Pradaxa was the first of two second-generation anti-coagulants approved for the US market. Both were deemed safe and effective for the treatment of atrial fibrillation, a heart condition that is known to increase the risk of blood clots that could, in turn, lead to a stroke. Pradaxa, akin to its competitor which came into the market at a later date, claimed to be easier to manage and less cumbersome than warfarin, with less monitoring required.
Both second-generation products – including Pradaxa – were approved without benefit of a reversing agent that might otherwise be available to doctors in order to stem a serious bleeding event.
The blood thinning properties of warfarin can be reversed in most patients with an immediate infusion of Vitamin K, a tool in a physician’s tool box that’s been available since warfarin first became indicated for blood thinning more than five decades ago. It’s possible that patients, and even their caregivers assumed that new products could be reversed in the same fashion, without visiting the Pradaxa warning label which Boehringer Ingelheim Pharmaceuticals Inc., the manufacturer of Pradaxa, insists was explicit in terms of risk for bleeding and the lack of an antidote.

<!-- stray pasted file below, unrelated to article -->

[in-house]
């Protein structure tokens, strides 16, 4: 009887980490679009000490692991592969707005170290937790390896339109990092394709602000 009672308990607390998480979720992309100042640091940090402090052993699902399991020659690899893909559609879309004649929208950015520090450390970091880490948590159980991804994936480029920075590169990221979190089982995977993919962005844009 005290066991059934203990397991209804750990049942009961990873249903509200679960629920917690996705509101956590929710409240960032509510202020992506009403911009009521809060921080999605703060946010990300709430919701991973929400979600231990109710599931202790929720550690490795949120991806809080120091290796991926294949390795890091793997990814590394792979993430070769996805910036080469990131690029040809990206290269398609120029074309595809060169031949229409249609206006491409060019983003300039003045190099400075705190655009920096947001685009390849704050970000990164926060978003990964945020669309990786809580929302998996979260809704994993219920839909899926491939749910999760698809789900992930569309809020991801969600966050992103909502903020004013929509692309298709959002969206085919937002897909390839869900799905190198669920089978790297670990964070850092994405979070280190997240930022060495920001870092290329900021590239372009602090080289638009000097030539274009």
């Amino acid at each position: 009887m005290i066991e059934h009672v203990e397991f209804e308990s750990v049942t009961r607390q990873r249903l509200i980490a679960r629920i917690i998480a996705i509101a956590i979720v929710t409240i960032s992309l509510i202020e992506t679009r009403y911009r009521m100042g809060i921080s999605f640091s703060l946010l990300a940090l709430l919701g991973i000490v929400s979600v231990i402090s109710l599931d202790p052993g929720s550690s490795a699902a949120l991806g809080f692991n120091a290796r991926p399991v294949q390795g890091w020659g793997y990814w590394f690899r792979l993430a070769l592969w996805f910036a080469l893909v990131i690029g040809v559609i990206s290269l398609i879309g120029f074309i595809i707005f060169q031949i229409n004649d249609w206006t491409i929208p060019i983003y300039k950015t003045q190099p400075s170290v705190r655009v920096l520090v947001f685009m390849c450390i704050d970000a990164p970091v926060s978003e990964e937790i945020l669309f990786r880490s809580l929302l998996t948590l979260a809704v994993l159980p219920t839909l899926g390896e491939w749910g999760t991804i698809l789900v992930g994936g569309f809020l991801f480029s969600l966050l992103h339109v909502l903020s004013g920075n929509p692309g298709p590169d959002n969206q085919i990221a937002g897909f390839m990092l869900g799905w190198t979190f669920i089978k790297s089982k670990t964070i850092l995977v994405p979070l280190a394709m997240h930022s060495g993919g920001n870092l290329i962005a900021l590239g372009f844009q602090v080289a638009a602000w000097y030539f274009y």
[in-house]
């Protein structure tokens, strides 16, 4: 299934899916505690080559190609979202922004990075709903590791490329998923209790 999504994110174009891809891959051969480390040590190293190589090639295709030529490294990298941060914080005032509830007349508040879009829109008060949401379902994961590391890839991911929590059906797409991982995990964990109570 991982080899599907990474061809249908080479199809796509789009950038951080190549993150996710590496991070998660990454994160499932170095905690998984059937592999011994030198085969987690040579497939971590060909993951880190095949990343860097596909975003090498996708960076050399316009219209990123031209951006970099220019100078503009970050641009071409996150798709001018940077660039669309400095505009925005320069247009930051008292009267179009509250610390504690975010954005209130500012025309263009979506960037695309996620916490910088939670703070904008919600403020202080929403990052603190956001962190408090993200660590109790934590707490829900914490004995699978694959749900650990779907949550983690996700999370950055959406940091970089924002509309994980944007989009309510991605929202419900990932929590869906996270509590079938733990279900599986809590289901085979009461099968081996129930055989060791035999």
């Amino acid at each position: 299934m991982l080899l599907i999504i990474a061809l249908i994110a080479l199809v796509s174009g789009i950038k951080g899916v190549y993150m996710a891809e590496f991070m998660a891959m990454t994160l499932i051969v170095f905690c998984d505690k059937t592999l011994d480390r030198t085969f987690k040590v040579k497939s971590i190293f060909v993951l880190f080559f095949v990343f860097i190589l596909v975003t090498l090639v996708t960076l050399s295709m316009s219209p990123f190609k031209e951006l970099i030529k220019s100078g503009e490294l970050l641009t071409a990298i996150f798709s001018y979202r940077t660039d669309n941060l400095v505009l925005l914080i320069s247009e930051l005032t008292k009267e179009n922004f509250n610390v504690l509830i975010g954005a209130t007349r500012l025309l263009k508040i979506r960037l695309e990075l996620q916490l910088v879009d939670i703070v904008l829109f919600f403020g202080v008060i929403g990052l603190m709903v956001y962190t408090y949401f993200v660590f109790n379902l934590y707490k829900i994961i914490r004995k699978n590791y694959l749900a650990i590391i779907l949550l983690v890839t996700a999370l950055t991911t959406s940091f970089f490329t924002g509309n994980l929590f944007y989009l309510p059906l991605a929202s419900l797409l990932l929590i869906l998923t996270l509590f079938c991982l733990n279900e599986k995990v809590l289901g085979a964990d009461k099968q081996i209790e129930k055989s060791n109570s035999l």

In October, Boehringer moved to have a Pradaxa lawsuit dismissed on grounds that warning labels were more than adequate (Liu et al. v. Boehringer Ingelheim Pharmaceuticals Inc. et al., Case No. 14-cv-13234-WGY, in the US District Court for the District of Massachusetts).
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Meanwhile, the Pradaxa lawsuits keep coming. Last year a Pradaxa lawsuit was filed in Connecticut Superior Court in the Judicial District of Hartford (Craig Niedermann, as Personal Representative of the Estate of Marvene Niedermann, Decedent,
Plaintiff, vs. Boehringer Ingelheim Pharmaceuticals, Inc. and
Boehringer Ingelheim International GMBH).